12. Grimm, M., Knorringa, P. and Lay, J. (2012) Constrained gazelles: High potentials in west Africa’s informal economy. World Development 40 (7): 1352–1368.CrossRefGoogle Scholar
  13. Henderson, J.V. (1997) Externalities and Industrial Development. Journal of Urban Economics 53 (3): 1–28.Google Scholar
  14. Hutchings, F. (2012) Transforming informal street vendors into formal local businesses in Rwanda. In: S. David, O. Ulrich, S. Zelezeck and N. Majoe (eds.) Managing Informality: Local Government Practices and Approaches towards the Informal Economy – Learning Examples from Five African Countries. Pretoria, SA: South African LED Network, SALGA and LEDNA, pp. 44–55.Google Scholar
  15. Imbens, G.W. and Wooldridge, J.M. (2009) Recent developments in the econometrics of program evaluation. Journal of Economic Literature 47 (1): 5–86.CrossRefGoogle Scholar
  16. Krugman, P. (1991) Geography and Trade. Cambridge, MA: MIT Press.Google Scholar
  17. Marshall, A. (1920) Principles of Economics. London: Palgrave Macmillan.Google Scholar
  18. Mati, F. (2012) The case of muthurwa market in Nairobi. In: S. David, O. Ulrich, S. Zelezeck and N. Majoe (eds.) Managing Informality: Local Government Practices and Approaches Towards the Informal Economy – Learning Examples from Five African countries. Pretoria, SA: South African LED Network, SALGA and LEDNA, pp. 23–33.Google Scholar
  19. McCormick, D. (1999) African enterprise clusters and industrialization: Theory and reality. World Development 27 (9): 1531–1551.CrossRefGoogle Scholar
  20. Mitchell, T. and Thompson, L. (1994) A theory of temporal adjustments of the evaluation of events: Rosy Prospection & Rosy Retrospection. In: C. Stubbart, J. Porac and J. Meindl (eds.) Advances in Managerial Cognition and Organizational Information-Processing 5. Greenwich, CT: JAI press.Google Scholar
  21. Omungo, R. (2008) KENYA: Relocation of traders in Nairobi still beset with problems, http://www.ipsnews.net/2008/04/kenya-relocation-of-traders-in-nairobi-still-beset-withproblems/, accessed 15 July 2013.
  22. Peters, J., Sievert, M. and Vance, C. (2011) Impacts of electricity usage on micro-enterprises in Peri-Urban Ghana. Journal of Social and Economic Policy 8 (1): 55–70.Google Scholar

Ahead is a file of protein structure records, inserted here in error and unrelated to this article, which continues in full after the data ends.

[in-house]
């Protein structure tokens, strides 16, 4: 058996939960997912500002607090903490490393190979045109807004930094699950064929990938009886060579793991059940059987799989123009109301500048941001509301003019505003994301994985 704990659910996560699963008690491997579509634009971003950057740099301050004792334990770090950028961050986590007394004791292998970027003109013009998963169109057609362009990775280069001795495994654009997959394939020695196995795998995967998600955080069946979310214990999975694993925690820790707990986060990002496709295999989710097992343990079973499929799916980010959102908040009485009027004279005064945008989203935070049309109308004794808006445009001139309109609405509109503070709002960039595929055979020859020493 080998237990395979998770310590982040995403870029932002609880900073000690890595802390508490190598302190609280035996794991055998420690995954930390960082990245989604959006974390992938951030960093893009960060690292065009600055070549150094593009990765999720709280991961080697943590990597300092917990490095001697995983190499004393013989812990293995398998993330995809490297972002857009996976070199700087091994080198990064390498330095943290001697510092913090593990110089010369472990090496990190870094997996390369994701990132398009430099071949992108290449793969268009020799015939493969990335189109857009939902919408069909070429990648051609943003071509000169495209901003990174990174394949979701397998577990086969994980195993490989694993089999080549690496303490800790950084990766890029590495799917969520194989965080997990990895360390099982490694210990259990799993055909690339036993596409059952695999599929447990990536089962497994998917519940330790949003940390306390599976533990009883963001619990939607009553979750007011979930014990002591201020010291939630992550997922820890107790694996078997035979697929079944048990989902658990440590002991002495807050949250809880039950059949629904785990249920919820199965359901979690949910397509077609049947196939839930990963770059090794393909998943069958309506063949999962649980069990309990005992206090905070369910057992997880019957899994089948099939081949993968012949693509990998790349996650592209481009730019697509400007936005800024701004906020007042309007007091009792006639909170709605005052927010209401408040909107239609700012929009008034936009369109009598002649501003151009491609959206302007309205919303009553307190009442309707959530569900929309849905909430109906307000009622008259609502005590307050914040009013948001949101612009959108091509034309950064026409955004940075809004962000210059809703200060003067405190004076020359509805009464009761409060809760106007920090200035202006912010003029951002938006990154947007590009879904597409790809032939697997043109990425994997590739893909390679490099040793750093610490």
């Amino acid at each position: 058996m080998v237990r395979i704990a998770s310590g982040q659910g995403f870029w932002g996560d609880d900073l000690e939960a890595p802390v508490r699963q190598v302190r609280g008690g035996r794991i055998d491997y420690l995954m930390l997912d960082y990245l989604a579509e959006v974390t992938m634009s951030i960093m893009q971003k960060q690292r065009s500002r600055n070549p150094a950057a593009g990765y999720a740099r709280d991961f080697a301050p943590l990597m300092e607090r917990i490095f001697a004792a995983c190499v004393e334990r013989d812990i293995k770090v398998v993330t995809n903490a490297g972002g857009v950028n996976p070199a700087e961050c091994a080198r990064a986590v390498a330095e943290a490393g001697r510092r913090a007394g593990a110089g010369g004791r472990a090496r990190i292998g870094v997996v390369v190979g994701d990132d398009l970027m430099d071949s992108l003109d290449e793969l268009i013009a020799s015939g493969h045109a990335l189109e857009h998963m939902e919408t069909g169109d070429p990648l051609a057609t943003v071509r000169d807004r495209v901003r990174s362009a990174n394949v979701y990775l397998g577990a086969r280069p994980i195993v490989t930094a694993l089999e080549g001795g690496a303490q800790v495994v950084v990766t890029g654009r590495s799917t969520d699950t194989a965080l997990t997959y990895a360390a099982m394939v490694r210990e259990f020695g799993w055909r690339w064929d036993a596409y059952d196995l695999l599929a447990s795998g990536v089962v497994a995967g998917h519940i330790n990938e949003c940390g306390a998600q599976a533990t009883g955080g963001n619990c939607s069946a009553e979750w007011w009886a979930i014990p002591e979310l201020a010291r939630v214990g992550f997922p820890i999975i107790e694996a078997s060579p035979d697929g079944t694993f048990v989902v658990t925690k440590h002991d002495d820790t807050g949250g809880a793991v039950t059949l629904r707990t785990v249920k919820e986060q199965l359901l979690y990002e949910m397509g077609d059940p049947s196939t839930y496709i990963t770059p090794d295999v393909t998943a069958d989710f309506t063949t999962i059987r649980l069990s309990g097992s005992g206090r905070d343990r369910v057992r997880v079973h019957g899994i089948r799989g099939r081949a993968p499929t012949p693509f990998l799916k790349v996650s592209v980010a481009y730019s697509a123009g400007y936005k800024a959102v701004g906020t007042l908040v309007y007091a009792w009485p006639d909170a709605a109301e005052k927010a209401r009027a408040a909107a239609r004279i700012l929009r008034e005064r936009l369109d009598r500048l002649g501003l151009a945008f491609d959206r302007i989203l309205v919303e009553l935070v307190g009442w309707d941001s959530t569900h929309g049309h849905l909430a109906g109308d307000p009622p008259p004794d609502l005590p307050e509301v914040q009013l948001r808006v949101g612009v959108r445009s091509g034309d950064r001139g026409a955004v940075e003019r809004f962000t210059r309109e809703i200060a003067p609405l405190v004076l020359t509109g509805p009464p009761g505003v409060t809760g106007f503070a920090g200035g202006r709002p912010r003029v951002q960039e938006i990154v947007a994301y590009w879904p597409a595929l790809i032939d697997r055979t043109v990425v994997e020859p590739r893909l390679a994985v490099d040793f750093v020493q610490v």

23. Porter, M. (1990) The Competitive Advantage of Nations. London: Palgrave Macmillan.CrossRefGoogle Scholar
  24. Rosenbaum, P.R. (1995) Observational Studies. New York; Heidelberg; London: Springer.CrossRefGoogle Scholar
  25. Ruan, J. and Zhang, X. (2009) Finance and cluster-based industrial development in China. Economic Development and Cultural Change 58 (1): 143–164.CrossRefGoogle Scholar
  26. Schmitz, H. (1999) Global competition and local cooperation: Success and failure in the Sinos Valley, Brazil. World Development 27 (9): 1627–1650.CrossRefGoogle Scholar
  27. Sonobe, T. and Otsuka, K. (2006) Cluster-Based Industrial Development. An East Asian Model. NY: Palgrave Macmillan.CrossRefGoogle Scholar
  28. The United Nations Commission on Private Sector and Development (2004) Unleashing Entrepreneurship. New York: UNDP.Google Scholar
  29. UNIDO (2010) Cluster development for pro-poor growth: The UNIDO approach, Technical Paper Series, Vienna, Austria.Google Scholar
  30. Van Dijk, M.P. and Sverrisson, A. (2003) Enterprise clusters in developing countries: Mechanisms of transition and stagnation. Entrepreneurship & Regional Development 15 (July): 183–206.CrossRefGoogle Scholar
  31. World Bank. (Ed.) (2012) World Development Indicators 2012, World Bank Publications, Washington.Google Scholar

Copyright information

© European Association of Development Research and Training Institutes 2014

Authors and Affiliations

  • Jörg Peters
    • 1
    • 2
  • Maximiliane Sievert
    • 1
  • Christoph Strupat
    • 3
  1. 1.Rheinisch-Westfälisches Institut für Wirtschaftsforschung (RWI)EssenGermany
  2. 2.AMERU, University of the WitwatersrandJohannesburgSouth Africa
  3. 3.University of Duisburg, EssenGermany

Personalised recommendations